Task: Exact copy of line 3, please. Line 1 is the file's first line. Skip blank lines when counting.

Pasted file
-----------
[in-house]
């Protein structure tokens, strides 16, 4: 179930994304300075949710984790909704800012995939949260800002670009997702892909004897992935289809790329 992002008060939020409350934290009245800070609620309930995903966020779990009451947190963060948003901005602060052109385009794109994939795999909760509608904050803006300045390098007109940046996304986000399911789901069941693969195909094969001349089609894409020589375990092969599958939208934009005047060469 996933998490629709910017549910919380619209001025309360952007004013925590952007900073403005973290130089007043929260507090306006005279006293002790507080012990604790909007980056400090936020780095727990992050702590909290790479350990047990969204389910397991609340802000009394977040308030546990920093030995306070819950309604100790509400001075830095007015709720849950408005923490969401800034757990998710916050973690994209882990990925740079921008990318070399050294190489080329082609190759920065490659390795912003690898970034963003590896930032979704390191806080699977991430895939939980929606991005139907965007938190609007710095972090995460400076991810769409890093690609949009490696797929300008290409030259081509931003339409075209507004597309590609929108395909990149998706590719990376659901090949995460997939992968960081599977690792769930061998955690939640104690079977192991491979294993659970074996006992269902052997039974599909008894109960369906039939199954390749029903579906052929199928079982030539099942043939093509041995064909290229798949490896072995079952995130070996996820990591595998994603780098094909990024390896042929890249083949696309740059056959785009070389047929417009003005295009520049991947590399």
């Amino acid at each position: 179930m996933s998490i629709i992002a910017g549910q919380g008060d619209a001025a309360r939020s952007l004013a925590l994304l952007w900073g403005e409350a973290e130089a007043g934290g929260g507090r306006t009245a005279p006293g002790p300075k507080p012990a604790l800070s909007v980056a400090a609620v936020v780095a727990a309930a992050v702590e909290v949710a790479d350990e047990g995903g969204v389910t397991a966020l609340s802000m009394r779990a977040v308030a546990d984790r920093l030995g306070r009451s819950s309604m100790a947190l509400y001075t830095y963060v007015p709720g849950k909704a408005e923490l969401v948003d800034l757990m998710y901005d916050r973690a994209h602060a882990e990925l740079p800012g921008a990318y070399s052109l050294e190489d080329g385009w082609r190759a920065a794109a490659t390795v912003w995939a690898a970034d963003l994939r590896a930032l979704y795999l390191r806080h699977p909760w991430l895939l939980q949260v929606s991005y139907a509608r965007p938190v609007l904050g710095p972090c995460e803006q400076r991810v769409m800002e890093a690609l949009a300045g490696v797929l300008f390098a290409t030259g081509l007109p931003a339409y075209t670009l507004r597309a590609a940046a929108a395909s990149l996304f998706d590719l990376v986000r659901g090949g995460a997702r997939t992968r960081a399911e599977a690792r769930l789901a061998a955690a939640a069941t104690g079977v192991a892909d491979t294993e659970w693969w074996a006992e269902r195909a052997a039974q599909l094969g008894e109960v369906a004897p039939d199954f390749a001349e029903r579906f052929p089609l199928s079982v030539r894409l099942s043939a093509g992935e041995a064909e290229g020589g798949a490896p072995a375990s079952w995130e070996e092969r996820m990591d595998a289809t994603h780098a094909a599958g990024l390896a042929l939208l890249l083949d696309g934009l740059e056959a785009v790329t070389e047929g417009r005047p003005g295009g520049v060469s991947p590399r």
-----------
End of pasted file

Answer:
């Amino acid at each position: 179930m996933s998490i629709i992002a910017g549910q919380g008060d619209a001025a309360r939020s952007l004013a925590l994304l952007w900073g403005e409350a973290e130089a007043g934290g929260g507090r306006t009245a005279p006293g002790p300075k507080p012990a604790l800070s909007v980056a400090a609620v936020v780095a727990a309930a992050v702590e909290v949710a790479d350990e047990g995903g969204v389910t397991a966020l609340s802000m009394r779990a977040v308030a546990d984790r920093l030995g306070r009451s819950s309604m100790a947190l509400y001075t830095y963060v007015p709720g849950k909704a408005e923490l969401v948003d800034l757990m998710y901005d916050r973690a994209h602060a882990e990925l740079p800012g921008a990318y070399s052109l050294e190489d080329g385009w082609r190759a920065a794109a490659t390795v912003w995939a690898a970034d963003l994939r590896a930032l979704y795999l390191r806080h699977p909760w991430l895939l939980q949260v929606s991005y139907a509608r965007p938190v609007l904050g710095p972090c995460e803006q400076r991810v769409m800002e890093a690609l949009a300045g490696v797929l300008f390098a290409t030259g081509l007109p931003a339409y075209t670009l507004r597309a590609a940046a929108a395909s990149l996304f998706d590719l990376v986000r659901g090949g995460a997702r997939t992968r960081a399911e599977a690792r769930l789901a061998a955690a939640a069941t104690g079977v192991a892909d491979t294993e659970w693969w074996a006992e269902r195909a052997a039974q599909l094969g008894e109960v369906a004897p039939d199954f390749a001349e029903r579906f052929p089609l199928s079982v030539r894409l099942s043939a093509g992935e041995a064909e290229g020589g798949a490896p072995a375990s079952w995130e070996e092969r996820m990591d595998a289809t994603h780098a094909a599958g990024l390896a042929l939208l890249l083949d696309g934009l740059e056959a785009v790329t070389e047929g417009r005047p003005g295009g520049v060469s991947p590399r």